After you put your handful of herbs into the jar, pour in almost-boiling water.  I’ve never had a problem with my jar cracking, but if you’re worried about it you can place the handle side of a butter knife into the jar before pouring to diffuse the heat.  Steep the tea, covered, for 20 minutes.

When done steeping, strain the tea (I use the same 4-cup measuring cup I used for pouring the water in) and discard the herbs (I put mine down the garbage disposal, but it always seems so wasteful.  I’m sure if you have a compost pile or garden that would be a great place to put them!).

The jar will be super hot, so use a hot pad or mitt!

I then rinse out the jar (under cold water because it’s too hot to touch otherwise) to get out the remaining herb bits (especially the rose hips which sink to the bottom) and use a smaller strainer to strain the tea back into the jar (this will help remove the little herb pieces that escaped the first straining).  You could strain again if you want to be really super picky about stray herb pieces in your tea, but I decided that’s just a waste of time.

There you have it- a beautiful amber jar of delicious nutritious pregnancy tea!  It’s called pregnancy tea, but really if you research these herbs you’ll find all kinds of non-pregnancy benefits as well.  I just might keep drinking this tea the rest of my life!  And I’m pretty much serious about that.  I’ve actually begun to look forward to drinking this stuff.  You may drink it cold, room temperature, or hot.  I really like it hot or room temp (if I’ve stored it in the fridge I’ll take it out to cool down before I drink it).

Happy tea drinking! 🙂



Please note that I am not affiliated with any of the websites or companies that I refer to or provide links to from my blog. I do not profit in any way when you do business with them. The only reason I provide links or refer to where I purchased something is because my goal is to make it as simple as possible for my readers to duplicate what I have done, if they so desire. That is all.


14 Comments (+add yours?)

  1. Trackback: 34 Weeks, 6 Days: Sacroiliac Joint Pain, Leaky Nipples, and Surrender « Natural Birth
  2. andi
    Nov 11, 2012 @ 21:51:10

    so going to try that when i get preggers


  3. andi
    Nov 11, 2012 @ 22:28:06

    oh merle said he would prefer we use cloth diapers. i love that he is all about this natural way stuff :D.


  4. Trackback: Labour Prep | laughingpromises
  5. Trackback: Labour Prep | laughingpromises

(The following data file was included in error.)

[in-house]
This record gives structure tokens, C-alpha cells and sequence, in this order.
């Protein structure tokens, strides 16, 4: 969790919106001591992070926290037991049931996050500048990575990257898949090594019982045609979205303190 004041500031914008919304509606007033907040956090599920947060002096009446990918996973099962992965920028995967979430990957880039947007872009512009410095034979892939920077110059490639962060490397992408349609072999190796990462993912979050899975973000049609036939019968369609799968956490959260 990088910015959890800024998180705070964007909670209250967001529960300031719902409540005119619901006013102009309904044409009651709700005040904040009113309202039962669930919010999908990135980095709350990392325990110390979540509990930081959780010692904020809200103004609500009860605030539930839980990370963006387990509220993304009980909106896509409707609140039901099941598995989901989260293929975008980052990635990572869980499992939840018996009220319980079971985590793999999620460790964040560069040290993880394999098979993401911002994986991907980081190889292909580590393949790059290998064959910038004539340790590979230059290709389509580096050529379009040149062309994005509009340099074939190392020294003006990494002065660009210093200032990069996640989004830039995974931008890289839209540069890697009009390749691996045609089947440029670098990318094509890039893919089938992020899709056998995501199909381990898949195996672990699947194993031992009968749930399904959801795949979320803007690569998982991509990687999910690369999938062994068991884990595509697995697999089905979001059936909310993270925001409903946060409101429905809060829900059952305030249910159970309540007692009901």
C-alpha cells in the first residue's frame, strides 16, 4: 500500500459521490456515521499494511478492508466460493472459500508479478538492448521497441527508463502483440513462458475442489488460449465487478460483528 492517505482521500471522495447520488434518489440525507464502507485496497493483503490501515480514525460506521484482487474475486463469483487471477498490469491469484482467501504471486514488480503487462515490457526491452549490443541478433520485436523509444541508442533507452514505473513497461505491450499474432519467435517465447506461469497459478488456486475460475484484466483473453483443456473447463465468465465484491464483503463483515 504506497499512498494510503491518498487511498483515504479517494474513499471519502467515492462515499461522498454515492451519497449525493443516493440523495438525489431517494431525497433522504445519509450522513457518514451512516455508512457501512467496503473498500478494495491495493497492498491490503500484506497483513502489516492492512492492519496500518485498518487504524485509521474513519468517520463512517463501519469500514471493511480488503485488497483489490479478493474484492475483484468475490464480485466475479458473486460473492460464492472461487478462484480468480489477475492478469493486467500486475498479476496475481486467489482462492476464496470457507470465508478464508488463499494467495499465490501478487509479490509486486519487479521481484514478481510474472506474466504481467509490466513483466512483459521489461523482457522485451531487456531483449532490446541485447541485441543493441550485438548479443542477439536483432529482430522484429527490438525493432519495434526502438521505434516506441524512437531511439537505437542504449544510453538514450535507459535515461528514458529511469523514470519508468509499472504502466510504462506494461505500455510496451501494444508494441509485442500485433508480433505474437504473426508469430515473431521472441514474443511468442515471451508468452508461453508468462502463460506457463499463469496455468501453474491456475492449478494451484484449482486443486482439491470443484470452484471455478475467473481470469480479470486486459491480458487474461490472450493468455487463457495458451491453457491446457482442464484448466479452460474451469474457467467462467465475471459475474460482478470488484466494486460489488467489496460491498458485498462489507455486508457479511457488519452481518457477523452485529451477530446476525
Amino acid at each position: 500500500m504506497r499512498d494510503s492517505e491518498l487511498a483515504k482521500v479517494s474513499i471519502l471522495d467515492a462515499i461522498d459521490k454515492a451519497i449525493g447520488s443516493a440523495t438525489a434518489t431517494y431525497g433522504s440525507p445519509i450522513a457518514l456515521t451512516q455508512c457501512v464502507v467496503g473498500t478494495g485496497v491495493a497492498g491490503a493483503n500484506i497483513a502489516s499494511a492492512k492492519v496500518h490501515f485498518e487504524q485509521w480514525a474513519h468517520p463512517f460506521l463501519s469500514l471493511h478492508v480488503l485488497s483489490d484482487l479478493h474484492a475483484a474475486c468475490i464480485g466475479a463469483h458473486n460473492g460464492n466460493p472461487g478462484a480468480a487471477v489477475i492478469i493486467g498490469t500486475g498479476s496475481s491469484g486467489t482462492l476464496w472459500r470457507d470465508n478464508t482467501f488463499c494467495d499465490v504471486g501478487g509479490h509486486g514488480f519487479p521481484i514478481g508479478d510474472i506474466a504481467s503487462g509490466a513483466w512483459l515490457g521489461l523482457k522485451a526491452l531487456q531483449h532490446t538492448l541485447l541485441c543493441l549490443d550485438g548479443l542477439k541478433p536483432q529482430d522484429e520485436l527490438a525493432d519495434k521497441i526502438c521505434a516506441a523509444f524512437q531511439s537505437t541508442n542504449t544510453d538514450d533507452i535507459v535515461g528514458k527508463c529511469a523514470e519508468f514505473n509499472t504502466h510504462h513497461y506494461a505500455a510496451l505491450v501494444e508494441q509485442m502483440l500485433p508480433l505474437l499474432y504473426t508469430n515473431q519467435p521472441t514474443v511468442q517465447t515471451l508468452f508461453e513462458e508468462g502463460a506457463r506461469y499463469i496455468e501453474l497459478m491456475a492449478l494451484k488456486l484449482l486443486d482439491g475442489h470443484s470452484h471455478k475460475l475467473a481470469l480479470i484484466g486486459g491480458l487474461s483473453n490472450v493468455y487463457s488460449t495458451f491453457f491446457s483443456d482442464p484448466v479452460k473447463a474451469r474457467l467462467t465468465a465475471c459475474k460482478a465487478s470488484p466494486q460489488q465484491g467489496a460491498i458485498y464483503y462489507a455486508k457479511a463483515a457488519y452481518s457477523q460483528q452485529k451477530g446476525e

6. andi
    Aug 03, 2013 @ 14:53:48

    Lol so what’s the verdict? Are they still fun?


  7. Ashley
    Aug 08, 2013 @ 00:01:49

    how many weeks should you be before taking the tea?


    • travelnole
      Aug 08, 2013 @ 01:00:40

      I waited until near the end of my second trimester (because I procrastinated mostly), but my doula later told me she recommends 1 cup a day for each trimester (1 cup a day in the first trimester, 2 in the second, and so on). However, I think everything you take while pregnant should be considered on a case by case basis, especially first trimester, so research it yourself and talk to your care provider. For what it’s worth, I’ll probably feel comfortable doing a cup a day starting right away the next time I have a bun in the oven. 🙂


  8. Kare
    Nov 03, 2013 @ 13:49:11

    I’ve been drinking this tea regularly. I’m not sure if it’s helping but I am hopeful that it will help with labor. My midwife said that getting a coffee maker (with non-bleached coffee filters) was a great way to easily make the tea. I just put a cup of the tea mix in and make 8 cups. I save the rest for the next day. Great with raw honey and a little cream!


  9. Renee
    Jan 14, 2014 @ 11:20:26

    Thanks for this recipe! I am going to add dandelion root to it as well, since I have some. I’m looking forward to using it. I’m 30wks right now with my 6th baby, and I have a history of pph, and my midwife highly recommends large doses of this tea. In the past I didn’t drink as much, because of the cost, but now that I have it in bulk, it’ll be much easier, and if it’s premade, I will be more likely to drink it.


    • travelnole
      Jan 17, 2014 @ 01:14:15

      This tea really is wonderful- enjoy! I always felt like I had so much more energy when I drank it, and I’m positive that it helped keep me in good shape to get through my difficult labor and recovery as well as I did!